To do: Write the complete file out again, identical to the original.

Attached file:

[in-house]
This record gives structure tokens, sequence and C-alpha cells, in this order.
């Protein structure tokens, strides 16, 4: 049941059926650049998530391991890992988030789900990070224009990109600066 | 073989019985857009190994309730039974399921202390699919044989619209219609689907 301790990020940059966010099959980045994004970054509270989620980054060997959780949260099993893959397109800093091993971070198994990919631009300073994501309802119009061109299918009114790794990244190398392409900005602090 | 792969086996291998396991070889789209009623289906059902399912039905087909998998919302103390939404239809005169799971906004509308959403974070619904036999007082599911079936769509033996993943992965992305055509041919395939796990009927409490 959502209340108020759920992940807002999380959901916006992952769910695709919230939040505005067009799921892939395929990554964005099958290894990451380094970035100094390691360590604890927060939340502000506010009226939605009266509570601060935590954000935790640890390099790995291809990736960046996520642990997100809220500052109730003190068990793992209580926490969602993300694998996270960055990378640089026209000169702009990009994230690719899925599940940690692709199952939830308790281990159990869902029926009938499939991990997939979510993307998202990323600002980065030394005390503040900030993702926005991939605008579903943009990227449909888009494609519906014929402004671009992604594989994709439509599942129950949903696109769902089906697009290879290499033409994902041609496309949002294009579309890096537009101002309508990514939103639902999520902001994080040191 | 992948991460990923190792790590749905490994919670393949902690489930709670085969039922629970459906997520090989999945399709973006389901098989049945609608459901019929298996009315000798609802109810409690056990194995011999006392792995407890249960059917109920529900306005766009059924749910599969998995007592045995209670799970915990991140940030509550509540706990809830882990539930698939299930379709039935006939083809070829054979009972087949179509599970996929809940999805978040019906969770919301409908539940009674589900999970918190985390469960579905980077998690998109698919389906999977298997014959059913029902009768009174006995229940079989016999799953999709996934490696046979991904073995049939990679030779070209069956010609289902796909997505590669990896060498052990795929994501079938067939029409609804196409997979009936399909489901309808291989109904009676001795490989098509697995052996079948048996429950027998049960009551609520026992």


[in-house]
This record gives structure tokens, sequence and C-alpha cells, in this order.
């Protein structure tokens, strides 16, 4: 049941059926650049998530391991890992988030789900990070224009990109600066 | 073989019985857009190994309730039974399921202390699919044989619209219609689907 301790990020940059966010099959980045994004970054509270989620980054060997959780949260099993893959397109800093091993971070198994990919631009300073994501309802119009061109299918009114790794990244190398392409900005602090 | 792969086996291998396991070889789209009623289906059902399912039905087909998998919302103390939404239809005169799971906004509308959403974070619904036999007082599911079936769509033996993943992965992305055509041919395939796990009927409490 959502209340108020759920992940807002999380959901916006992952769910695709919230939040505005067009799921892939395929990554964005099958290894990451380094970035100094390691360590604890927060939340502000506010009226939605009266509570601060935590954000935790640890390099790995291809990736960046996520642990997100809220500052109730003190068990793992209580926490969602993300694998996270960055990378640089026209000169702009990009994230690719899925599940940690692709199952939830308790281990159990869902029926009938499939991990997939979510993307998202990323600002980065030394005390503040900030993702926005991939605008579903943009990227449909888009494609519906014929402004671009992604594989994709439509599942129950949903696109769902089906697009290879290499033409994902041609496309949002294009579309890096537009101002309508990514939103639902999520902001994080040191 | 992948991460990923190792790590749905490994919670393949902690489930709670085969039922629970459906997520090989999945399709973006389901098989049945609608459901019929298996009315000798609802109810409690056990194995011999006392792995407890249960059917109920529900306005766009059924749910599969998995007592045995209670799970915990991140940030509550509540706990809830882990539930698939299930379709039935006939083809070829054979009972087949179509599970996929809940999805978040019906969770919301409908539940009674589900999970918190985390469960579905980077998690998109698919389906999977298997014959059913029902009768009174006995229940079989016999799953999709996934490696046979991904073995049939990679030779070209069956010609289902796909997505590669990896060498052990795929994501079938067939029409609804196409997979009936399909489901309808291989109904009676001795490989098509697995052996079948048996429950027998049960009551609520026992």